This article is more than 1 year old
Judge betraying pro-MS bias?
Or is she about to blow Gates' mind?
Since Chairman Bill Gates began testifying in court Monday against the non-settling states, US District Judge Colleen Kollar-Kotelly has made a number of rulings which appear to favor Microsoft.
Most significant, in our humble opinion, is the decision to allow Gates and other MS witnesses to give presentations in court. The judge had ordered that all such testimony be submitted in writing; and the states have not been granted any waivers. But MS has, most notably with a demonstration Monday which The Chairman said shows that removing Internet Explorer will cause Windows to malfunction.
Now we all know that such a demo can be rigged a hundred ways. The only hope of challenging it would be with a second demonstration by the states showing that removing IE can cause Windows to perform even better. (At least that's the case with 98lite, though it's possible that MS has deliberately rooted IE deeper into XP so that it will break the OS if it's yanked.)
Next, according to the Associated Press, today's proceedings saw a surprising number of decisions in MS' favor, chiefly regarding lines of questioning and exhibits to be introduced. A Gates memo purportedly indicating retaliation against Intel for supporting a 'non-MS' operating system was rejected. Gates was also permitted to ignore a question from states' attorney Steven Kuney regarding a proposed remedy for MS' retaliatory tactics.
"The judge gave Kuney little latitude during his questioning. She sustained almost every objection made by [MS attorney Dan] Webb, even appearing to contradict her earlier guidelines on what sort of testimony was allowed," the wire service says.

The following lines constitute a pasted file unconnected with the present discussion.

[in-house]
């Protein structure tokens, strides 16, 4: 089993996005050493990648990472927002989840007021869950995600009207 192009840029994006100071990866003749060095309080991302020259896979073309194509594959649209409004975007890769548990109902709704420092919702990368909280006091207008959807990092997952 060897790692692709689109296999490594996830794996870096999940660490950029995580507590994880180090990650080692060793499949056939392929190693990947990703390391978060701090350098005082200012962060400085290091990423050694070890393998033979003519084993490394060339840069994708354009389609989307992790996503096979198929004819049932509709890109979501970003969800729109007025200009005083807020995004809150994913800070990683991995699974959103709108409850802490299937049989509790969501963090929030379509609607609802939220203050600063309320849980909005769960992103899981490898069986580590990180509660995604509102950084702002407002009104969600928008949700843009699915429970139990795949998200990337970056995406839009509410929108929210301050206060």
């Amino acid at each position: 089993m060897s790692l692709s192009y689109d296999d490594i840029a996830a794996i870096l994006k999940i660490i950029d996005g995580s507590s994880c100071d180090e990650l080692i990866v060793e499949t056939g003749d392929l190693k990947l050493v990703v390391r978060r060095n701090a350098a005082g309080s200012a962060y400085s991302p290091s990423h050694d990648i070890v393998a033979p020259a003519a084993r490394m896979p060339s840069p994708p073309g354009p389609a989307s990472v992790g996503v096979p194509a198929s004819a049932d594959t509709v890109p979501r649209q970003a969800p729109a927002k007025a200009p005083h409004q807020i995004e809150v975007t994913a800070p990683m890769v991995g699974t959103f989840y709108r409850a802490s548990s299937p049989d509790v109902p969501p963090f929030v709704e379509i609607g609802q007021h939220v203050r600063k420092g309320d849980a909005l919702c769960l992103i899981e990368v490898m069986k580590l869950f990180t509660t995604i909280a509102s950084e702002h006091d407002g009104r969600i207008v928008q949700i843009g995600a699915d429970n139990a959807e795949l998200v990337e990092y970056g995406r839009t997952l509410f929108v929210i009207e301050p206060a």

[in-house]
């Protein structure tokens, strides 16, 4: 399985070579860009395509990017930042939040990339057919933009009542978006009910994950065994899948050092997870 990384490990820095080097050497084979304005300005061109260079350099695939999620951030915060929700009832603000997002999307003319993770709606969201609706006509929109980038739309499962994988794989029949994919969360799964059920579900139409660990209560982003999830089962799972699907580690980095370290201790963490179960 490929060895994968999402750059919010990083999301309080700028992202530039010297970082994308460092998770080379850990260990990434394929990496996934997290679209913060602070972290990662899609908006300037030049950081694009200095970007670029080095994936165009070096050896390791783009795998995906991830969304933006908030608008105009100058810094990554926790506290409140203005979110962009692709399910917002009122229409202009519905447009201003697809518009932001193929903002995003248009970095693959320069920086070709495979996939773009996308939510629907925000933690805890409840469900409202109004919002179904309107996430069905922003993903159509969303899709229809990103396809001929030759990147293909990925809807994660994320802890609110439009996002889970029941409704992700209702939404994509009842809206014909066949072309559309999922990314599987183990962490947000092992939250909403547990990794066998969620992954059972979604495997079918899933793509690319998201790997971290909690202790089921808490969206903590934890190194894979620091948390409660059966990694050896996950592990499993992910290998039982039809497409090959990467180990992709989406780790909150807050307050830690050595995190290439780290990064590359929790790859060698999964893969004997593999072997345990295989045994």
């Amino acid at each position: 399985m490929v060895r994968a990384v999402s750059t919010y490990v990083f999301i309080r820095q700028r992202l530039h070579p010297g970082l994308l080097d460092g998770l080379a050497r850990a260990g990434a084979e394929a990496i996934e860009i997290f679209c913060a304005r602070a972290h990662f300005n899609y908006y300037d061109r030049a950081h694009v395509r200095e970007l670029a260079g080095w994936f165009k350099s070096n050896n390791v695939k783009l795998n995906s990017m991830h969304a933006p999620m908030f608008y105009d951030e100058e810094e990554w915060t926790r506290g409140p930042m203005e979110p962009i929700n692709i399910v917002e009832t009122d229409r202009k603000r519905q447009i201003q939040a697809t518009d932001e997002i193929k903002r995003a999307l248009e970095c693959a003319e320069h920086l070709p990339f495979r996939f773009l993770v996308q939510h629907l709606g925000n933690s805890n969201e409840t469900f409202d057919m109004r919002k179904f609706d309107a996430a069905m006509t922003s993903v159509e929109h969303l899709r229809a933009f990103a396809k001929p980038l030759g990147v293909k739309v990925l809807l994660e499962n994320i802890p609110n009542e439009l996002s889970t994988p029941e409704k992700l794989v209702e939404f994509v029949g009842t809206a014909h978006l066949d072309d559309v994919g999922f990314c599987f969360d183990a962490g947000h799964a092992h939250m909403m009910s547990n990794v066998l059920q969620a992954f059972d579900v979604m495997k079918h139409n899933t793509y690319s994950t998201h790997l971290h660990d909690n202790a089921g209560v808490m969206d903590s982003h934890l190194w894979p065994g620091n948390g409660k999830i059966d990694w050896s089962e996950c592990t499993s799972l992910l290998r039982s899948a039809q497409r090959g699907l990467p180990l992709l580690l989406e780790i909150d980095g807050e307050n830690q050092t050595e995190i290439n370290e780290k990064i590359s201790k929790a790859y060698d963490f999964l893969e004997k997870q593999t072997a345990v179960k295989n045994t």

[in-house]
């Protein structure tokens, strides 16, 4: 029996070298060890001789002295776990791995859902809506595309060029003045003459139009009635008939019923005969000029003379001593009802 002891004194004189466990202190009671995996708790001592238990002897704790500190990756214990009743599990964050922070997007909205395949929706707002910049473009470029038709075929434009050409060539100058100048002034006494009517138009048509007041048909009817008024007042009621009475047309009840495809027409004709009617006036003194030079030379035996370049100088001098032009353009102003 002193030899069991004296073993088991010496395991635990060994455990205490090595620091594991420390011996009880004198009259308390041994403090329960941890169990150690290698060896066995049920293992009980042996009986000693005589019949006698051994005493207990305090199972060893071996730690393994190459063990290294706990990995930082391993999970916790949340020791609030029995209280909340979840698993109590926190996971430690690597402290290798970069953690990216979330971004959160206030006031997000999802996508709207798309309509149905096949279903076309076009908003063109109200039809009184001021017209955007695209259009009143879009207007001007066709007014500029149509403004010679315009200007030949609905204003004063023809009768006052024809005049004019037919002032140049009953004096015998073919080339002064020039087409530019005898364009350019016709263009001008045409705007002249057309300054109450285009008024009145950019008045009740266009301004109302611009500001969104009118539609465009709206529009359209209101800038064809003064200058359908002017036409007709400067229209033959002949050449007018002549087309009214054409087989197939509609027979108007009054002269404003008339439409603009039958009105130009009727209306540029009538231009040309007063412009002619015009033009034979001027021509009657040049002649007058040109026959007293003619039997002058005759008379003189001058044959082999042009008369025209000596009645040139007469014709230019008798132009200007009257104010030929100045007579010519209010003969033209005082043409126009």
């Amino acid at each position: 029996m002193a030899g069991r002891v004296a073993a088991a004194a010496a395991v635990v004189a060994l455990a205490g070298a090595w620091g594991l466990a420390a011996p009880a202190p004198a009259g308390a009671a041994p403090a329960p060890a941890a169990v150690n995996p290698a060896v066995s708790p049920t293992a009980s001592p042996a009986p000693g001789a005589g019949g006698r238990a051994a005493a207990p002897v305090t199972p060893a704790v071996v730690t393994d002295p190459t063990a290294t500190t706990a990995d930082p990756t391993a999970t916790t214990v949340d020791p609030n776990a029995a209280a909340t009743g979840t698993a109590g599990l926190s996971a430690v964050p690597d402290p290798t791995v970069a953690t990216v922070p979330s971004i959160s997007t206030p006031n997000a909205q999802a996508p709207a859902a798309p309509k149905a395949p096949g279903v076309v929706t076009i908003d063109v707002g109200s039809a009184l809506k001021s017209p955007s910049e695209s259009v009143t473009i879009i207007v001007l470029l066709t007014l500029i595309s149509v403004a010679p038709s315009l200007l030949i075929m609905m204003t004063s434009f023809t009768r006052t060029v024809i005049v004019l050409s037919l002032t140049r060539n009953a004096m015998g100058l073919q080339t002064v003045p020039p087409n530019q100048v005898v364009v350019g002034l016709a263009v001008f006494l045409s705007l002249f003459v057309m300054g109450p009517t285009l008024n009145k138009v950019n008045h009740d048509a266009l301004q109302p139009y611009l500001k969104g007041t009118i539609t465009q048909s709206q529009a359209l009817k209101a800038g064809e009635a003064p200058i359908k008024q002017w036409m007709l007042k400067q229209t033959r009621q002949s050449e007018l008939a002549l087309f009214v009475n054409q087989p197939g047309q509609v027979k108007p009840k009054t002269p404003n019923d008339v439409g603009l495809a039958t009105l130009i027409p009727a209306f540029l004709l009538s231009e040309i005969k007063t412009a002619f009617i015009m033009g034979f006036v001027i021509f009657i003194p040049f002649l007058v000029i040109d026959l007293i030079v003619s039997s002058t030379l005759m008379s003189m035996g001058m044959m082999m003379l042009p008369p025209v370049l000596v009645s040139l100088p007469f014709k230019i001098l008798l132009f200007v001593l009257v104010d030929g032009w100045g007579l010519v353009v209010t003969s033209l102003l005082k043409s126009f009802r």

The tea leaves
There are two ways of reading this. One is to take it at face value and imagine that the judge has chosen sides and is deliberately making the states' case difficult to argue.
The other is to say that she's being meticulous in her single most important responsibility as a judge, which is to ensure that the accused is given every possible opportunity to defend himself. This would be absolutely crucial if she's leaning in the states' direction. This is so partly for practical reasons -- if she's inclined towards the states she needs to give MS a generous chance to talk her out of it.
It's also crucial for appearance's sake. Judge Jackson's incredible stuff-up was appearing to be (or actually being) biased against the defendant. If Judge Kollar-Kotelly intends to cut MS off at the knees, she has got to appear to have given the company every bit of slack that she reasonably can.
I rather doubt that the judge's indulgence of MS indicates that she's been taken in. Indeed if I were in Billg's shoes, I'd wipe that inane, smug smile off my face, and cross my fingers instead. ®